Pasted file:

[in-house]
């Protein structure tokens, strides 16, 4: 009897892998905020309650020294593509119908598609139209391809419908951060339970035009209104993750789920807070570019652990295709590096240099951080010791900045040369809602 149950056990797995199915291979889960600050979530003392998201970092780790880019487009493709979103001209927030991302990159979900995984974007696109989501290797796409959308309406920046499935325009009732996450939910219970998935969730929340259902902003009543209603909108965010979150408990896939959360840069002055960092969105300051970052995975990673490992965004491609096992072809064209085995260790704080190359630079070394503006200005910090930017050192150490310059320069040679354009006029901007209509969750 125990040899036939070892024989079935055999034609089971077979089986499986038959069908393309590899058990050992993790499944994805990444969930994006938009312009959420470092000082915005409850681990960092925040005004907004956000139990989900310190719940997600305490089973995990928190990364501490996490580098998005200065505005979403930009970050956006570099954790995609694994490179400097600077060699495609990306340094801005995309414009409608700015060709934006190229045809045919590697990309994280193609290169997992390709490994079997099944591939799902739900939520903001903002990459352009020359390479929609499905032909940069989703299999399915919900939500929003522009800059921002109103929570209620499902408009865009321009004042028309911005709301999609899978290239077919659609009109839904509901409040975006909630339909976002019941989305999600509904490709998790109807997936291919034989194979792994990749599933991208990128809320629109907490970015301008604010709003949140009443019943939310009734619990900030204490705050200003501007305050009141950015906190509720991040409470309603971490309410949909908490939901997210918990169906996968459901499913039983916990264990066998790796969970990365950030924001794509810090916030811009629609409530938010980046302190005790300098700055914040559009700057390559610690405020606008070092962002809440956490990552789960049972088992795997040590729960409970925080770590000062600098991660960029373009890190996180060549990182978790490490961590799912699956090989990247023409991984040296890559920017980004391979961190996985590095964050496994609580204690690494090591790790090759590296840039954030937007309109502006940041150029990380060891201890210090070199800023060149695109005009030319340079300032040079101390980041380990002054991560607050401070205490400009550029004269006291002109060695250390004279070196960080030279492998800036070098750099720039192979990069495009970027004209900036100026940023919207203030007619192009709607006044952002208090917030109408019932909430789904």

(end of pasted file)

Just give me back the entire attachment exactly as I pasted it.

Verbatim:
[in-house]
């Protein structure tokens, strides 16, 4: 009897892998905020309650020294593509119908598609139209391809419908951060339970035009209104993750789920807070570019652990295709590096240099951080010791900045040369809602 149950056990797995199915291979889960600050979530003392998201970092780790880019487009493709979103001209927030991302990159979900995984974007696109989501290797796409959308309406920046499935325009009732996450939910219970998935969730929340259902902003009543209603909108965010979150408990896939959360840069002055960092969105300051970052995975990673490992965004491609096992072809064209085995260790704080190359630079070394503006200005910090930017050192150490310059320069040679354009006029901007209509969750 125990040899036939070892024989079935055999034609089971077979089986499986038959069908393309590899058990050992993790499944994805990444969930994006938009312009959420470092000082915005409850681990960092925040005004907004956000139990989900310190719940997600305490089973995990928190990364501490996490580098998005200065505005979403930009970050956006570099954790995609694994490179400097600077060699495609990306340094801005995309414009409608700015060709934006190229045809045919590697990309994280193609290169997992390709490994079997099944591939799902739900939520903001903002990459352009020359390479929609499905032909940069989703299999399915919900939500929003522009800059921002109103929570209620499902408009865009321009004042028309911005709301999609899978290239077919659609009109839904509901409040975006909630339909976002019941989305999600509904490709998790109807997936291919034989194979792994990749599933991208990128809320629109907490970015301008604010709003949140009443019943939310009734619990900030204490705050200003501007305050009141950015906190509720991040409470309603971490309410949909908490939901997210918990169906996968459901499913039983916990264990066998790796969970990365950030924001794509810090916030811009629609409530938010980046302190005790300098700055914040559009700057390559610690405020606008070092962002809440956490990552789960049972088992795997040590729960409970925080770590000062600098991660960029373009890190996180060549990182978790490490961590799912699956090989990247023409991984040296890559920017980004391979961190996985590095964050496994609580204690690494090591790790090759590296840039954030937007309109502006940041150029990380060891201890210090070199800023060149695109005009030319340079300032040079101390980041380990002054991560607050401070205490400009550029004269006291002109060695250390004279070196960080030279492998800036070098750099720039192979990069495009970027004209900036100026940023919207203030007619192009709607006044952002208090917030109408019932909430789904």